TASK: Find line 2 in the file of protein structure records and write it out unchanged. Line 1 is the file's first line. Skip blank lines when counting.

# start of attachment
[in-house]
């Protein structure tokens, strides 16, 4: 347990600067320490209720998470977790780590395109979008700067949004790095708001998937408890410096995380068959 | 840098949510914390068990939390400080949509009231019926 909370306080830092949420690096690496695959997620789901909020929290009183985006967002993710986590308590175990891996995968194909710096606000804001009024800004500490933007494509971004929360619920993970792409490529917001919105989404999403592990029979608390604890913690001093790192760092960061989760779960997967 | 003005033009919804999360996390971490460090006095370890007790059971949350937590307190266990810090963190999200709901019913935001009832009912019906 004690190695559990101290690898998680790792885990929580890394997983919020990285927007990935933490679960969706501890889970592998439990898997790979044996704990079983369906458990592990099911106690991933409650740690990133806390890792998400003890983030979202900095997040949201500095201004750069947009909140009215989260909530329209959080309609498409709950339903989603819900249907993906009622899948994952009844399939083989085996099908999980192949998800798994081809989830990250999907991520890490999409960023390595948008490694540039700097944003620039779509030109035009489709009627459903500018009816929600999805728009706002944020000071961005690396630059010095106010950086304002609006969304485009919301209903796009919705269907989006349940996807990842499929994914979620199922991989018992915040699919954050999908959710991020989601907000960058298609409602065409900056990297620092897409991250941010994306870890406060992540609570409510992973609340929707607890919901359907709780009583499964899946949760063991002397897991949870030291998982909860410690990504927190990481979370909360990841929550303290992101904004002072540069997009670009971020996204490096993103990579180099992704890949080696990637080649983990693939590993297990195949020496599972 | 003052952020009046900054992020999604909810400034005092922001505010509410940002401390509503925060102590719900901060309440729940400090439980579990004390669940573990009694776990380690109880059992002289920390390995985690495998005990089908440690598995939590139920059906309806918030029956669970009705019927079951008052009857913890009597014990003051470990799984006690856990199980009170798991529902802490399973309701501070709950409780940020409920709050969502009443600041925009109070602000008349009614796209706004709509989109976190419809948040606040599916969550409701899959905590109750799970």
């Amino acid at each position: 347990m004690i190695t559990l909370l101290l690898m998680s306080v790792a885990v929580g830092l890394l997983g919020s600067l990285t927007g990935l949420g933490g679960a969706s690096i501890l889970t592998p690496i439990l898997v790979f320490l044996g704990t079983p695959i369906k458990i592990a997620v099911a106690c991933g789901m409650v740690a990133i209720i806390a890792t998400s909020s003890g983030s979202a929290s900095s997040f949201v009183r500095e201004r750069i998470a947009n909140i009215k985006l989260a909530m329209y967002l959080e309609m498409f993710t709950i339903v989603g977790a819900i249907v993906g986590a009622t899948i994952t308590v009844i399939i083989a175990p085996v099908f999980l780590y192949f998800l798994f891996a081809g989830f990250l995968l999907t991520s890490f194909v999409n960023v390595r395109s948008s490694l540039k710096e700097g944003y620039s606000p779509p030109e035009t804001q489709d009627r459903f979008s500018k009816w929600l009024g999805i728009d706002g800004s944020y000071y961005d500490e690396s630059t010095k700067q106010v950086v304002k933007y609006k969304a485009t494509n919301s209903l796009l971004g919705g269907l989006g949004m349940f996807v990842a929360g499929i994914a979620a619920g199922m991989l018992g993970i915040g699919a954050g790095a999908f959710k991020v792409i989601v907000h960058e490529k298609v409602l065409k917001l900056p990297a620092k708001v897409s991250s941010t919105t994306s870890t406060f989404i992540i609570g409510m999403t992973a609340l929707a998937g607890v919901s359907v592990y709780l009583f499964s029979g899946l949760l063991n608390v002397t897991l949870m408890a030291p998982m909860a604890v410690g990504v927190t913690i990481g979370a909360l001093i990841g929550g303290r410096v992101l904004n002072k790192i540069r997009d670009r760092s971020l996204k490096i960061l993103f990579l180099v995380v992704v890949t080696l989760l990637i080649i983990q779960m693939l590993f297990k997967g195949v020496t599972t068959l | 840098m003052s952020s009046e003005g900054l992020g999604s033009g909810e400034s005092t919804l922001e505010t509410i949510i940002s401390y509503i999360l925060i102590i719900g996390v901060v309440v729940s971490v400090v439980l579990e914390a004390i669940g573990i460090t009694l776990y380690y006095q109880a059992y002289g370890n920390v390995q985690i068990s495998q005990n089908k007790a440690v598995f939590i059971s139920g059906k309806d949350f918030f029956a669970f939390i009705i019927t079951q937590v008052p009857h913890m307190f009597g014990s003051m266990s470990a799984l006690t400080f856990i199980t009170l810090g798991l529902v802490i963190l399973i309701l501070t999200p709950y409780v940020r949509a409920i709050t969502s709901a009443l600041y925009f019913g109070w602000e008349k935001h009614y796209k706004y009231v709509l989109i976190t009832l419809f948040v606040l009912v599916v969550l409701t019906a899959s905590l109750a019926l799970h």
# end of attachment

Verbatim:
């Protein structure tokens, strides 16, 4: 347990600067320490209720998470977790780590395109979008700067949004790095708001998937408890410096995380068959 | 840098949510914390068990939390400080949509009231019926 909370306080830092949420690096690496695959997620789901909020929290009183985006967002993710986590308590175990891996995968194909710096606000804001009024800004500490933007494509971004929360619920993970792409490529917001919105989404999403592990029979608390604890913690001093790192760092960061989760779960997967 | 003005033009919804999360996390971490460090006095370890007790059971949350937590307190266990810090963190999200709901019913935001009832009912019906 004690190695559990101290690898998680790792885990929580890394997983919020990285927007990935933490679960969706501890889970592998439990898997790979044996704990079983369906458990592990099911106690991933409650740690990133806390890792998400003890983030979202900095997040949201500095201004750069947009909140009215989260909530329209959080309609498409709950339903989603819900249907993906009622899948994952009844399939083989085996099908999980192949998800798994081809989830990250999907991520890490999409960023390595948008490694540039700097944003620039779509030109035009489709009627459903500018009816929600999805728009706002944020000071961005690396630059010095106010950086304002609006969304485009919301209903796009919705269907989006349940996807990842499929994914979620199922991989018992915040699919954050999908959710991020989601907000960058298609409602065409900056990297620092897409991250941010994306870890406060992540609570409510992973609340929707607890919901359907709780009583499964899946949760063991002397897991949870030291998982909860410690990504927190990481979370909360990841929550303290992101904004002072540069997009670009971020996204490096993103990579180099992704890949080696990637080649983990693939590993297990195949020496599972 | 003052952020009046900054992020999604909810400034005092922001505010509410940002401390509503925060102590719900901060309440729940400090439980579990004390669940573990009694776990380690109880059992002289920390390995985690495998005990089908440690598995939590139920059906309806918030029956669970009705019927079951008052009857913890009597014990003051470990799984006690856990199980009170798991529902802490399973309701501070709950409780940020409920709050969502009443600041925009109070602000008349009614796209706004709509989109976190419809948040606040599916969550409701899959905590109750799970």